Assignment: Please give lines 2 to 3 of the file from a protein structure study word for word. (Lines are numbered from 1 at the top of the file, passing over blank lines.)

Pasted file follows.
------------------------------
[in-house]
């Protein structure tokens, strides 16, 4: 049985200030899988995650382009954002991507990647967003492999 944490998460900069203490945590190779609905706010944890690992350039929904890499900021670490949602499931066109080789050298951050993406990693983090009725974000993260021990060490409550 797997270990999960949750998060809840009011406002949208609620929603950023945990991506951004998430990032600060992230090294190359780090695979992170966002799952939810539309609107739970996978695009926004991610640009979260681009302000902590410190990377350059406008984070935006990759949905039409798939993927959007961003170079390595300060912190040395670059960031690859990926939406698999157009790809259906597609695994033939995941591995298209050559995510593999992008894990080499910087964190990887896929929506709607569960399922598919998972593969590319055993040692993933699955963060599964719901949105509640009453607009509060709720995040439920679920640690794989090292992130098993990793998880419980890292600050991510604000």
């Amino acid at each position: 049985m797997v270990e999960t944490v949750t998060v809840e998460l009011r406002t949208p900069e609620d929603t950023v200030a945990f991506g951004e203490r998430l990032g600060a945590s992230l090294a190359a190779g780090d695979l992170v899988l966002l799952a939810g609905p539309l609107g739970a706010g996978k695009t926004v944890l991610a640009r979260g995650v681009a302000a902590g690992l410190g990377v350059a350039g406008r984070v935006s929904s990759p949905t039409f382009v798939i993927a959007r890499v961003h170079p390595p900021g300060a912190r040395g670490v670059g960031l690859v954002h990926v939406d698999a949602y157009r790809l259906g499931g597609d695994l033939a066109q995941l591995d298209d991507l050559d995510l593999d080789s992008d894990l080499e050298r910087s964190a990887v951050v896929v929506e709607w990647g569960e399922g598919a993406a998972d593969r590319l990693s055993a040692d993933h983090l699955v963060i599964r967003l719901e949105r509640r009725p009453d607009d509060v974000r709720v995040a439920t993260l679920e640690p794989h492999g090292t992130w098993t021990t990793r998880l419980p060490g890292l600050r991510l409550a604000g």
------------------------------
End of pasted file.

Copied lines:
């Protein structure tokens, strides 16, 4: 049985200030899988995650382009954002991507990647967003492999 944490998460900069203490945590190779609905706010944890690992350039929904890499900021670490949602499931066109080789050298951050993406990693983090009725974000993260021990060490409550 797997270990999960949750998060809840009011406002949208609620929603950023945990991506951004998430990032600060992230090294190359780090695979992170966002799952939810539309609107739970996978695009926004991610640009979260681009302000902590410190990377350059406008984070935006990759949905039409798939993927959007961003170079390595300060912190040395670059960031690859990926939406698999157009790809259906597609695994033939995941591995298209050559995510593999992008894990080499910087964190990887896929929506709607569960399922598919998972593969590319055993040692993933699955963060599964719901949105509640009453607009509060709720995040439920679920640690794989090292992130098993990793998880419980890292600050991510604000």
């Amino acid at each position: 049985m797997v270990e999960t944490v949750t998060v809840e998460l009011r406002t949208p900069e609620d929603t950023v200030a945990f991506g951004e203490r998430l990032g600060a945590s992230l090294a190359a190779g780090d695979l992170v899988l966002l799952a939810g609905p539309l609107g739970a706010g996978k695009t926004v944890l991610a640009r979260g995650v681009a302000a902590g690992l410190g990377v350059a350039g406008r984070v935006s929904s990759p949905t039409f382009v798939i993927a959007r890499v961003h170079p390595p900021g300060a912190r040395g670490v670059g960031l690859v954002h990926v939406d698999a949602y157009r790809l259906g499931g597609d695994l033939a066109q995941l591995d298209d991507l050559d995510l593999d080789s992008d894990l080499e050298r910087s964190a990887v951050v896929v929506e709607w990647g569960e399922g598919a993406a998972d593969r590319l990693s055993a040692d993933h983090l699955v963060i599964r967003l719901e949105r509640r009725p009453d607009d509060v974000r709720v995040a439920t993260l679920e640690p794989h492999g090292t992130w098993t021990t990793r998880l419980p060490g890292l600050r991510l409550a604000g």